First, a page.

Headlines, Guns, and the Constitution

The Founders added the Second Amendment as a specific check on arbitrary power.

The day after President Obama announced his executive actions on control measures, an editorial headline in the San Jose Mercury News (Jan. 6) read as follows: “Obama’s executive order on guns came only after Congress failed to act”. The implication, it seemed to me, undermines the whole reason why the American Founders gave us a Constitution. The Constitution was designed precisely to prevent a President from acting on his own authority when the Congress—whose competency it was to make the laws, including gun laws—did not approve.

The Founders added the Second Amendment as a specific check on arbitrary power. They also understood the common sense recognition that guns as such do not cause the problems that the President shed his tears about. Our tears should be reserved for minds that can so easily blind themselves to their obligation to obey the Constitution, not to step in and do it alone when proper checks on power are in place. The proper name for such a proposal to go it alone, in classical thought, is “tyrannical”—the exercise of unauthorized power.

The very wording of the headline recalls Cicero and his efforts to save the Republic. The fact is that Cicero did not save the Republic. As I recall, of the many reflections on the rise of Augustus Caesar, the single most powerful one was the assumption that the newly acquired empire could not stand unless all power was concentrated in a Caesar. The newspaper headline, in other words, knowingly or not, repeated the classical argument against republican forms of rule. If an executive does not achieve what he wants, he now can go ahead and do what he proposes without the approval of normal constitutional processes. The end justifies the means.

Put in other terms, if the legislature did not approve of this or that proposal, it meant that, whatever its merits, it should not be the law or implemented extra legem. The concept of a Constitution was to prevent laws being enacted or decrees being issued that were not agreed upon by enough of the citizenry to show their reasonableness. The headline thus, with a law-abiding executive, should have read: “Obama does not act when Congress does not act.”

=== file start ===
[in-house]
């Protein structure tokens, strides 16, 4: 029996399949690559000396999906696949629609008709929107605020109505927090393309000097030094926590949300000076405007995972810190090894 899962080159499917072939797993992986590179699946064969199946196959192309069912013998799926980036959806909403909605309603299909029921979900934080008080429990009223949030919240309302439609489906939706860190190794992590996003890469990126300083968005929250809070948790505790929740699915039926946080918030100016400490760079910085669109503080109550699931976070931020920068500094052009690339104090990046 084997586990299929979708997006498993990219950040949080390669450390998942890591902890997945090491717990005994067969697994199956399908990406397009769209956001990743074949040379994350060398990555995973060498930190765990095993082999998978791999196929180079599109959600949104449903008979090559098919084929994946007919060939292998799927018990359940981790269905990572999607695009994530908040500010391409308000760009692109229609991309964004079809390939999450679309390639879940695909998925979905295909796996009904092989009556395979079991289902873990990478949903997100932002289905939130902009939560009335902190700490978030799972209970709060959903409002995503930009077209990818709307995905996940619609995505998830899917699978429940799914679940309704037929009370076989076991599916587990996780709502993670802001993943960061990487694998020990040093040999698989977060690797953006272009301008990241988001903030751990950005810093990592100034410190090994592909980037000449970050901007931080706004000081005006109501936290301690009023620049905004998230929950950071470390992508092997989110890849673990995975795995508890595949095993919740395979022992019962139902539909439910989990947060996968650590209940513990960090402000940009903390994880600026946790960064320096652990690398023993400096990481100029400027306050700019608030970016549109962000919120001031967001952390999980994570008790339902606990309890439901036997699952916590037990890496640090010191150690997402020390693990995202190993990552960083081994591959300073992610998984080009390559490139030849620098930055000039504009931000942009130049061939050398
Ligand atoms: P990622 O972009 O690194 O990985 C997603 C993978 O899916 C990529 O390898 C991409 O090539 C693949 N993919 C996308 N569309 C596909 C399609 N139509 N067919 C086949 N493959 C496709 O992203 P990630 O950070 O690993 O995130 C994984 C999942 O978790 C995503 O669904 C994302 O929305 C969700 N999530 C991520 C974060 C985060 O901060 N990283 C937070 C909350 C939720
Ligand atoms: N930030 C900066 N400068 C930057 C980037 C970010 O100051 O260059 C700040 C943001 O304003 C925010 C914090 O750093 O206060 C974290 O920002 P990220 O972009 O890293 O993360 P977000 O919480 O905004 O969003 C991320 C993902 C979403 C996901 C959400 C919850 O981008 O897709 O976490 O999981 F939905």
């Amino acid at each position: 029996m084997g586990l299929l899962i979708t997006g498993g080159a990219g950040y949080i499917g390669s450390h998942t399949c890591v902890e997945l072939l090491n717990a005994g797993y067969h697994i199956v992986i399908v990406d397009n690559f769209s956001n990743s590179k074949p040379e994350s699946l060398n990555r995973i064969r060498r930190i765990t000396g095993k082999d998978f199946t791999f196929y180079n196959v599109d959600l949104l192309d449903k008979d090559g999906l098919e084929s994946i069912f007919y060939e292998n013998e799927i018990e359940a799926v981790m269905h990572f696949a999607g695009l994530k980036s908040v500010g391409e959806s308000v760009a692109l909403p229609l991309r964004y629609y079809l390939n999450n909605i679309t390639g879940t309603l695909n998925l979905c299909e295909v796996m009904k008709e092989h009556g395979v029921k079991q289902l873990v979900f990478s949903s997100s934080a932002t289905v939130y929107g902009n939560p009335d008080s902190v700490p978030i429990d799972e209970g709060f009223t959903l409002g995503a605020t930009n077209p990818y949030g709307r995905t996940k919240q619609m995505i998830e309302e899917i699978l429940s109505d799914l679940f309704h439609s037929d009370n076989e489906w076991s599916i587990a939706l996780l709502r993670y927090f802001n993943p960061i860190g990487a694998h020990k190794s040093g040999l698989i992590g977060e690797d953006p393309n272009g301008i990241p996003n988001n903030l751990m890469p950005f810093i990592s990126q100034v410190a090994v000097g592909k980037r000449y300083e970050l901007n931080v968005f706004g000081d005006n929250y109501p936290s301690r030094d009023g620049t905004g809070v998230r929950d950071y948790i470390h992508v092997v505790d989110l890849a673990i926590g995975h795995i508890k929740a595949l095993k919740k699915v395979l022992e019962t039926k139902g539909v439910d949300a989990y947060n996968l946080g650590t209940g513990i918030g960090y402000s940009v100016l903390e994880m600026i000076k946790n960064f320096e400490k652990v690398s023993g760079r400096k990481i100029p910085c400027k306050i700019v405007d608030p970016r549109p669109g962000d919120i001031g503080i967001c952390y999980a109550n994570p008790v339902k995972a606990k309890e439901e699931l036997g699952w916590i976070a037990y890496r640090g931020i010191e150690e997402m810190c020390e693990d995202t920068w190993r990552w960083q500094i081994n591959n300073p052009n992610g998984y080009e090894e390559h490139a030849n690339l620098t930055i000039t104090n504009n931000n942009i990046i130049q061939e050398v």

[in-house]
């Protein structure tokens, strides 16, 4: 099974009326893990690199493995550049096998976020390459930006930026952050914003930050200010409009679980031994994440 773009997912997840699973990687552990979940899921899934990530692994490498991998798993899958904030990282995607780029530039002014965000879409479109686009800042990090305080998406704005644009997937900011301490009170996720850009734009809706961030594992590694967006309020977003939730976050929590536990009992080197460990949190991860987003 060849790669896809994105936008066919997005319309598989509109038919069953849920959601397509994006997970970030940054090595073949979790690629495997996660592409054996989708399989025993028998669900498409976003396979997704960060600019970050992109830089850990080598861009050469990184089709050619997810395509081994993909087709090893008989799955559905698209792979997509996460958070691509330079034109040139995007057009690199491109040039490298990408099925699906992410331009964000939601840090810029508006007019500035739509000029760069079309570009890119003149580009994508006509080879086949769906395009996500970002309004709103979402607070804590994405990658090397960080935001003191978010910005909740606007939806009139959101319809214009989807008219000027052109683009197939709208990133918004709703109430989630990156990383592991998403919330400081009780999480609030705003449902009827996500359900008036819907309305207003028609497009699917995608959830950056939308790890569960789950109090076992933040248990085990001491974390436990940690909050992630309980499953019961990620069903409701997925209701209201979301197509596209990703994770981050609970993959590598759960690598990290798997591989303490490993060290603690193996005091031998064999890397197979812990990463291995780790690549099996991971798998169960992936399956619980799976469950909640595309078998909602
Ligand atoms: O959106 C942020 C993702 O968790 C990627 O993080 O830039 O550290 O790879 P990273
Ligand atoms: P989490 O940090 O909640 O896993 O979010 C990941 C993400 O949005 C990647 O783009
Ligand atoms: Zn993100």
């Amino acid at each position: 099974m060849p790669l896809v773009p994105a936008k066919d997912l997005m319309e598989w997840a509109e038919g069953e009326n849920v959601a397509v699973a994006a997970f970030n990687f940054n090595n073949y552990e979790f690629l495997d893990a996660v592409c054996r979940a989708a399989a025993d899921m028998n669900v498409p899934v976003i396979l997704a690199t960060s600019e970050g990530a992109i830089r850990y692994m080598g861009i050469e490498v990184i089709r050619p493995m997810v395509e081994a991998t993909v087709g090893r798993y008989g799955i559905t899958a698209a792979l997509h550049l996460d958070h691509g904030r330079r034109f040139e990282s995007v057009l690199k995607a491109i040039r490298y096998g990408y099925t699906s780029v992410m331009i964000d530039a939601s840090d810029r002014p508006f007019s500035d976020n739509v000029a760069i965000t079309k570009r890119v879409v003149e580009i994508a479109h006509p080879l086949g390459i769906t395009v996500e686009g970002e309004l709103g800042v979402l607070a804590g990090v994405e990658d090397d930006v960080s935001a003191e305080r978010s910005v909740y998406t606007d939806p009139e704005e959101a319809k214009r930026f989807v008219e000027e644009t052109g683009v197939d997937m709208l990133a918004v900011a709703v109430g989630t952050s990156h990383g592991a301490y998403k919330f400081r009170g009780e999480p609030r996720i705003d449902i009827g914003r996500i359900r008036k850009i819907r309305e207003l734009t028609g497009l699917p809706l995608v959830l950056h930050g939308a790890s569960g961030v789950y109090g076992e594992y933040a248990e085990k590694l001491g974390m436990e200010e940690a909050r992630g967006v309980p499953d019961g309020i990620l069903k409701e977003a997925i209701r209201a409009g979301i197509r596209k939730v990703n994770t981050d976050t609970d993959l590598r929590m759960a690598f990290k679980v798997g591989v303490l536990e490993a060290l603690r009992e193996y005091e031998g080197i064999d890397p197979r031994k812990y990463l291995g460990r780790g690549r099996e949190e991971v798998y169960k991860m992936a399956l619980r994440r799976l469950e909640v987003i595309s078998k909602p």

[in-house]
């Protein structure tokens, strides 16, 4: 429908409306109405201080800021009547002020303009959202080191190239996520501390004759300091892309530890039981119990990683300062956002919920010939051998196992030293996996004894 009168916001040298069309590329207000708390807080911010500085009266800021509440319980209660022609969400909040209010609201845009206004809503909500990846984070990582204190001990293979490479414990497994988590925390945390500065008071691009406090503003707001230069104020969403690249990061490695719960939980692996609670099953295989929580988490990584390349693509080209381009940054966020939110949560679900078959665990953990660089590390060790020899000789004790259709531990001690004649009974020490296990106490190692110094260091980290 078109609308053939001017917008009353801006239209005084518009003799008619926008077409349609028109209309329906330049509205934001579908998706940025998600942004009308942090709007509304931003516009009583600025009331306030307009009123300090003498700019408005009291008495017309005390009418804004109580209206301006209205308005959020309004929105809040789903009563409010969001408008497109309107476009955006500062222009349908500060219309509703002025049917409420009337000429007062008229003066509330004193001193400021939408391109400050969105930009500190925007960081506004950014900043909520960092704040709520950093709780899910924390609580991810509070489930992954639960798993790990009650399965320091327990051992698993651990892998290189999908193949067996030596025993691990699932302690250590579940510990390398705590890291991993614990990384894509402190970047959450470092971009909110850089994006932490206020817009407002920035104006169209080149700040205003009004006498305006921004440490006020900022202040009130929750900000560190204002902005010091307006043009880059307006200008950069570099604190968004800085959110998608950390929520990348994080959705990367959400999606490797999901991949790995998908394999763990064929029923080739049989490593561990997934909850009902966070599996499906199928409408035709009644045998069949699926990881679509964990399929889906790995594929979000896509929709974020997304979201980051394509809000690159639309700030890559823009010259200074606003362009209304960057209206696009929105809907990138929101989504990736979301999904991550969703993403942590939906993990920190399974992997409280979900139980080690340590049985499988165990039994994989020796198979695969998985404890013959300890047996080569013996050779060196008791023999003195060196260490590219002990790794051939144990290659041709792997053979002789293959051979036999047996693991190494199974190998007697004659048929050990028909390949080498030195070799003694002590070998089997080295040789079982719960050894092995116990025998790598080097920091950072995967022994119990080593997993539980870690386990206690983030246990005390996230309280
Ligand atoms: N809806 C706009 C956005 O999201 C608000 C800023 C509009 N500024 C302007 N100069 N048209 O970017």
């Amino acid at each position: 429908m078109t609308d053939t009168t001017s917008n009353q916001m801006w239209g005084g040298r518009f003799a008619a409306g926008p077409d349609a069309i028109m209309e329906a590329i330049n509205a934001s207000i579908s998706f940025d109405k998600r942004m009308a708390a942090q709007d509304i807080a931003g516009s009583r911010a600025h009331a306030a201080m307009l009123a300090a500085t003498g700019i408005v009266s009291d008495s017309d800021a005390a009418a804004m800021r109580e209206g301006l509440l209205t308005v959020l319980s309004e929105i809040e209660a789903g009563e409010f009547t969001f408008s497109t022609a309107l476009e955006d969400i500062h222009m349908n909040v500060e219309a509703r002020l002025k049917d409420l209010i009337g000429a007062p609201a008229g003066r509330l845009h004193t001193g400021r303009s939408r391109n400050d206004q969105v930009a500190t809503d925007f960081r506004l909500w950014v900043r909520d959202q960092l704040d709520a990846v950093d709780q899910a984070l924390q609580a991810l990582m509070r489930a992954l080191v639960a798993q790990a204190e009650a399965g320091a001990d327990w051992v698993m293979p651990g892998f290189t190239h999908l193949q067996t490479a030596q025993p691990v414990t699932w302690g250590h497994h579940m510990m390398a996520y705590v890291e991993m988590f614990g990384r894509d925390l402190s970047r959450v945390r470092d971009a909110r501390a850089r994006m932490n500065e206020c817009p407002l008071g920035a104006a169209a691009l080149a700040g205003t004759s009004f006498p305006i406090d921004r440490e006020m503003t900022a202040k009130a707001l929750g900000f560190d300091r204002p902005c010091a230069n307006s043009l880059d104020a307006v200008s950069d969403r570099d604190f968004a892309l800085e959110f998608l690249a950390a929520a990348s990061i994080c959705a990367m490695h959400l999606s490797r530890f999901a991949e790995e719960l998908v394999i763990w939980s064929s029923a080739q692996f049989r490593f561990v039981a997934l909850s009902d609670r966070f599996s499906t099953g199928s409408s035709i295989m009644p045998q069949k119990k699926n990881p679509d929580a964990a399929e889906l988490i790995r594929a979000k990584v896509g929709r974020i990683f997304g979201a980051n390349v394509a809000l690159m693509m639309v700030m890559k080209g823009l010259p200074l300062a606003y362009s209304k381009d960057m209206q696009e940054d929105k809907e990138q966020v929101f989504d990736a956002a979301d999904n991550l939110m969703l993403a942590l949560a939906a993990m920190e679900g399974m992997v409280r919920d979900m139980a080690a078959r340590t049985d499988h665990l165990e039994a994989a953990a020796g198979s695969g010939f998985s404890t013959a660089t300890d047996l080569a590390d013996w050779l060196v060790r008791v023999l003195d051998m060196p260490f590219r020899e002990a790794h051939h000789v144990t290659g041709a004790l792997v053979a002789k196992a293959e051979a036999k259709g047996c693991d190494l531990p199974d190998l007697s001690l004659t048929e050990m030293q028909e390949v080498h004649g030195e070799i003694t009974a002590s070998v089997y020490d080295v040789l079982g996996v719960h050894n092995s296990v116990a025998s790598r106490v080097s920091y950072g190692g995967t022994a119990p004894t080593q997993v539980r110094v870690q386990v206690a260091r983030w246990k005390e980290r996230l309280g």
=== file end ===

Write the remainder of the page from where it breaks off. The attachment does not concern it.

The proper way to proceed, when such approval is not given, is to follow the Constitutional criterion: seek to persuade and seek to elect other congressmen. But there is a reason why the Congress does not “act” in the manner that the President wants. It is because very good reasons can be found to think his views are simply wrong for the purpose intended. Most citizens understand this; Congressmen from both parties understand this. They are not mad or irrational. Nor do they seek to take over the presidency except in upcoming elections. They do not think that the citizenry is unprotected without these executive proposals. Simply put, it thinks they are less safe with them.

In Roman Law, we find the famous principle: Salus reipublicae supreme lex—the salvation of the republic is the supreme law. This is a very dicey principle, for it justifies the sacrifices citizens often have to make just to save themselves. It can also mean that somewhere in any state there exists sufficient power and authority to accomplish what is necessary.

The hard part comes when we add the Machiavellian codicil, namely, that the Prince is also free of the restrictions proffered by the distinction between good and evil. If he is not bound by either an unwritten law or a written one, a Prince need not pay any attention to constitutional or moral restraints.

If we read the headline in this light, it reveals a Prince who does not see himself bound by constitutional restrictions and this in the name of the good of the state as he sees it. Therefore, it is permitted to “act” where a legislature does not agree. As I say, headlines in newspapers can often offer material for the most fundamental legal and philosophical reflections, not to mention the prudential ones that have to do with guns and safety.

If you value the news and views Catholic World Report provides, please consider donating to support our efforts. Your contribution will help us continue to make CWR available to all readers worldwide for free, without a subscription. Thank you for your generosity!

Click here for more information on donating to CWR. Click here to sign up for our newsletter.

About James V. Schall, S.J. 180 Articles
James V. Schall, S.J. (1928-2019) taught political philosophy at Georgetown University for many years until retiring in 2012. He was the author of over thirty books and countless essays on philosophy, theology, education, morality, and other topics. His of his last books included On Islam: A Chronological Record, 2002-2018 (Ignatius Press, 2018) and The Politics of Heaven and Hell: Christian Themes from Classical, Medieval, and Modern Political Philosophy (Ignatius, 2020).